My late friend Richard Strickland used to tell me that he wanted us to write a book called When Church Hurts. It probably would have been a best seller. After all, lots of folks have had negative experiences with the church or with the synagogue or with the mosque. One negative experience with which I am familiar is the quashing of legitimate, thoughtful faith by usually well-meaning but nonetheless shallow purveyors of slogan or cliché-driven teachings. Another is the substitution of legalistic moralism for an authentic and growing personal relationship with the resurrected Christ. Other folks could name other negative experiences that they have had or have witnessed.
Sometimes religion contributes to more broadly based and larger scale problems. Charles Kimball has written well of that phenomenon in his book When Religion Becomes Evil. Like Kimball, many of us associate such problems with a kind of radical fundamentalism that can be found across many religious traditions, although we are most familiar with the Christian and Islamic varieties.
Given all the talk about the harm that religion can do, two recent headlines caught my eye.
One, from livescience.com, said, “Study: Religion is Good for Kids.” John Bartkowski, a sociologist at Mississippi State University, and other researchers asked the parents and teachers of over 16,000 children, primarily first-graders, “to rate how much self control they believed the kids had, how often they exhibited poor or unhappy behavior and how well they respected and worked with their peers.” The scores based on the answers to those questions were then correlated with how often the parents said they attended worship and discussed or argued about religion at home. The result? “The kids whose parents regularly attended religious services—especially when both parents did so frequently—and talked with their kids about religion were rated by both parents and teachers as having better self-control, social skills and approaches to learning than kids with non-religious parents.”
Bartkowski speculates that certain factors might help to explain those results. For one thing, the social support provided in a religious group might help parents develop better parenting skills. For another thing, the values that are put forward in religious contexts tend to be “self-sacrificing” and “pro-family.” Furthermore, “Religious organizations imbue parenting with sacred meaning and significance.”
So, this study indicates that the regular practicing of religion might make for better parents and for better adjusted children.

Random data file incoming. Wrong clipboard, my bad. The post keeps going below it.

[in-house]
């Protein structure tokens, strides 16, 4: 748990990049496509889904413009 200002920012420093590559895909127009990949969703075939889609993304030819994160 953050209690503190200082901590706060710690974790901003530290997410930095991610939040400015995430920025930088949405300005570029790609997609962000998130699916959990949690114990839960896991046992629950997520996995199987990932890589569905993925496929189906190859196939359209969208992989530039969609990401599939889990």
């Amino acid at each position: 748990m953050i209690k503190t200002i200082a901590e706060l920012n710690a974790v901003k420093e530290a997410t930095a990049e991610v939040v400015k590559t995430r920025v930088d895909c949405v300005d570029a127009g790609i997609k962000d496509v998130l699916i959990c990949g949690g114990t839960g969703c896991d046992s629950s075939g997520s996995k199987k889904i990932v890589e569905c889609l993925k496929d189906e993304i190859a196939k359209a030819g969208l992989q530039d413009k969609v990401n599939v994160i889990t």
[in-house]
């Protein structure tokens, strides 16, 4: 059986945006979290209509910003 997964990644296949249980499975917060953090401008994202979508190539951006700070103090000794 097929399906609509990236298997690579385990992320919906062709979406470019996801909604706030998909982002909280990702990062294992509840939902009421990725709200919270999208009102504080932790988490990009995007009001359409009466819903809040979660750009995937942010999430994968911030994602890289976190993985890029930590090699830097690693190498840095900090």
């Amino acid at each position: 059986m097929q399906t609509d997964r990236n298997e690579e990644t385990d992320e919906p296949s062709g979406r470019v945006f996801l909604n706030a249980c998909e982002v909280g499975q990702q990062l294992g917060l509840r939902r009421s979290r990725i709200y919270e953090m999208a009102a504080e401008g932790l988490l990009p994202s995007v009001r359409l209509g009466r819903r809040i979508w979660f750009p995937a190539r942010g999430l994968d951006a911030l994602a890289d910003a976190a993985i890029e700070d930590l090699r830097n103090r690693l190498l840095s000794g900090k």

The second headline that caught my eye was from the New York Times: “Most Doctors See Religion as Beneficial, Study Says.” That article, written by Nicholas Bakalar and reporting on a paper that appeared in the April 9 issue of The Archives of Internal Medicine, said that of 1,144 doctors asked about how religion influences health care, “54 percent said God sometimes affects a patient’s health, and 33 percent said religion and spirituality help prevent specific medical events like heart attacks, infections, and death.” Dr. Farr A. Curlin, who is the lead author of the paper, said, “The most telling part of this outcome is that it shows that what doctors bring to the data, whether religious or secular, seems to have as much to do with their interpretations of the data as the data itself.”
What interests me is the possibility that is raised by both articles that religion just might in fact have a positive influence. I don’t mean to sound surprised by that; I have had many personal experiences and could offer much anecdotal evidence to make such a case. I also don’t mean to give more credence to scientific research that I would give to the testimonials that I have heard from people that I know to have a genuine faith. All I am saying is that it is interesting to see such discussions taking place in scientific journals and reported on in the “secular” press.
As for me, I’ll just keep thanking the good Lord for all the help that I know he gives to parents and to sick folks and to anybody else who seeks his help and who thanks him for it and, I suspect, to many who never bother to ask for or to acknowledge it.